Do you ever sometimes think of God’s preparation for us in glory, in heaven?  Do you ever think of those things?  “I go to prepare a place for you” [John 14:2].   Our Lord is in heaven, and after His ascension [Acts 1:9-10], the purpose of His return, He said, was to prepare a place for us in glory.  What a rich inheritance awaits us [1 Peter 1:4].  What a marvelous, marvelous glory He has provided for us [John 14:1-3; Revelation 21:1-5].  And yet, for all God hath done and the preparation He hath made, futile, empty, nothingness; for we’re not going to be there, we reject His grace and say “no” to His overtures, and pass Him by, and spurn His love [Hebrews 10:29].  It is unthinkable, it is unimaginable, it is inconceivable what kind of creatures are these who inhabit this earth!  So I turn that over in my mind, “Lord, Lord; Lord, Lord, for all God hath done for us, and the love whereby He loved us [Galatians 3:2], and the life blood that He spilled out for us [1 Peter 1:18-19], and the mercy that extends to us [Titus 3:5], Lord, how is it, how is it?  Why isn’t everybody saved?  Why doesn’t everybody love Jesus?  Why is not every home a godly home and a Christian home?  Why is not every family a family in the will and purpose and heart of God?  How is it Lord?  I can’t understand.  Lost, and in darkness, and all of those illimitable sorrows and tears and heartaches that follow the rejection of the Lord, Lord how is it?”

And as I thought, there came to my heart this story of the Lord Jesus, how things are with us:  He likened the whole world to a field; and He likened the kingdom of heaven to a man who is a sower.  “And he went forth to sow the field of the Lord.  And as he sowed, some of the seed fell by the way side, and the fowls came and devoured it up and took it away” [Matthew 13:4]; never did reach a fertile heart, a responsive soul, it fell by the way side.  And it is astonishing to me that there are men who can hear, and hear, and hear, and hear, and never hear; see, and see, and see, and see, and never see.  “That seeing they may not see and perceive, and hearing they may not hear and understand” [Matthew 13:13-15].  I just bow in the elective purposes of God that I cannot begin to enter into; but there are men who can hear the gospel preached and never hear it, see the glorious grace and presence and mighty signs of God and never see them.  The seed fall by the wayside, never find a responsive heart [Matthew 13:3-4].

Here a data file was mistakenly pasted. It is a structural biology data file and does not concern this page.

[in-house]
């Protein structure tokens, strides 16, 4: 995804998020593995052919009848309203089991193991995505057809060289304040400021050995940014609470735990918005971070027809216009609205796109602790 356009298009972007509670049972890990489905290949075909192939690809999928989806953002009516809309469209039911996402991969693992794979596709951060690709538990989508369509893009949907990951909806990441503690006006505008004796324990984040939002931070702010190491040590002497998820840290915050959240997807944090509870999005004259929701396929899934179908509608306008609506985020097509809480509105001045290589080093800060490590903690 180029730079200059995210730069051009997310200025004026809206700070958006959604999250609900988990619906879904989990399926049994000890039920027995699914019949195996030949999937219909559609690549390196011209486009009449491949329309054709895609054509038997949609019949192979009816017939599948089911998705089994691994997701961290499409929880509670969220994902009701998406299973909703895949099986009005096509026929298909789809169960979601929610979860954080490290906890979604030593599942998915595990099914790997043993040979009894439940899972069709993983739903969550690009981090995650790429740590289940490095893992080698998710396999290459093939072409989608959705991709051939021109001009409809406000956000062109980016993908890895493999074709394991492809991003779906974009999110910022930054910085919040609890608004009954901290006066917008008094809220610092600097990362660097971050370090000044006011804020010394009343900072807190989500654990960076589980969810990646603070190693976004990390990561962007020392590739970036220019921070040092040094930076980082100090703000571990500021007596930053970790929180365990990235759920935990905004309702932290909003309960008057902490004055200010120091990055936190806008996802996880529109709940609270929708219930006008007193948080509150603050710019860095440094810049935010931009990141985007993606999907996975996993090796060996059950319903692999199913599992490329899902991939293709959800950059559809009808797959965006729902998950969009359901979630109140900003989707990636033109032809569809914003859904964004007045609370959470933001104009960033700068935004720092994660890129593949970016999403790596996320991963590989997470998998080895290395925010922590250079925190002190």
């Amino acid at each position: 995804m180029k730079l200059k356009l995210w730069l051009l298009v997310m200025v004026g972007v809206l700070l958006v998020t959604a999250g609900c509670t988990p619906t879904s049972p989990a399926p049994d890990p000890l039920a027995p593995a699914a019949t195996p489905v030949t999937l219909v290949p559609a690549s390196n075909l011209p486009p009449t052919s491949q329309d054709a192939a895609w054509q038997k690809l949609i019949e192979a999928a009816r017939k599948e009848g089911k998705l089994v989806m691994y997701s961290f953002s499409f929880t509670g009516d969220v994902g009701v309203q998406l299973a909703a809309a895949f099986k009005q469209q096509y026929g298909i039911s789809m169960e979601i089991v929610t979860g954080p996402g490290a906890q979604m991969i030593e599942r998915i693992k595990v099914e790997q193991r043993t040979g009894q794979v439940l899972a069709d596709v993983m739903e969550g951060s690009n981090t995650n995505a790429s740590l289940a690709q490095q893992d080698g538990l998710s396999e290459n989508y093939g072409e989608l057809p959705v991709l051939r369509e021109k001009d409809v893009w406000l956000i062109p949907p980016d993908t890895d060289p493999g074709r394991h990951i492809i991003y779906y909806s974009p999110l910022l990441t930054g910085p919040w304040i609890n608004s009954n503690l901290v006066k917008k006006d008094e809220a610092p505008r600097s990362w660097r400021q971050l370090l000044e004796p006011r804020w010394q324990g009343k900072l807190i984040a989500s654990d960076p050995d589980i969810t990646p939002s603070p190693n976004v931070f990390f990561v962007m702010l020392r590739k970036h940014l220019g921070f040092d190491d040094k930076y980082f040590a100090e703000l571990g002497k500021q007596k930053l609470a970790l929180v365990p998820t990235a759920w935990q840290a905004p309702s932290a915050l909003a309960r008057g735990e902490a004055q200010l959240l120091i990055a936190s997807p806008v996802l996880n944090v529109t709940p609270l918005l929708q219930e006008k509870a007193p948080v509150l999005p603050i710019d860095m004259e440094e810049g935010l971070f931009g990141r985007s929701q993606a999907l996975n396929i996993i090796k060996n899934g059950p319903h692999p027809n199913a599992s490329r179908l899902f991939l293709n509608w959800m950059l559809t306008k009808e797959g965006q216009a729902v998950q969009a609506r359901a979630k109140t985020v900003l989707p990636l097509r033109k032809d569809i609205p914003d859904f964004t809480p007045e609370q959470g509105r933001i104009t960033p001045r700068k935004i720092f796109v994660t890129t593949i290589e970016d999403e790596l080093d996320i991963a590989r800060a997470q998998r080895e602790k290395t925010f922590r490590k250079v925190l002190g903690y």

Then there were some of the seed that fell on stony ground [Matthew 13:5], hard hearts.  “I will not turn, I will not believe, I will not accept, I will not come.”  As I had a group of football players to whom I made appeal in one of the great universities of the South, asking them to come in a body to the services, it was a convocation held on the university campus, they asked me to go outside and they’d discuss it.  So I went outside; and all that group of men, how many of them, hundred fifty, two hundred, all those young men in there in that athletic dormitory, they had their discussion.  Then they sent their leader out to invite me back, and I came back to hear the report.  And the captain of the football team stood up and said to me, “Now we are going in a body to the service tonight.  We’re going to sit together; but before we go, we want you to know that there will be none of this ‘come to Jesus’ stuff for us.”  And then he added, “If fire were to fall down from God out of heaven, we will not go down that aisle.”  I don’t understand that.  And that night, it was a Thursday night; that night was one of the highest, holiest most moving of all the services I ever beheld in my born days.  I could not tell you the number of young people who were converted that night, and gave their lives to God that night, and consecrated themselves to Jesus that night; it was an outpouring of the Holy Spirit.  And verily, some of those football men held on to the back of the seat; and not a one of them responded.  And when the benediction was said, with a heart heavy, heavy, heavy, I remembered the word of that football captain, “Preacher, if fire were to fall down from God out of heaven, we will not come down that aisle.”  The heart turned to stone; “I will not respond.”  Why is it that, for all God does for us, we spurn His overtures of grace and do despite to “the blood of the covenant wherewith He was sanctified?” [Hebrews 10:29]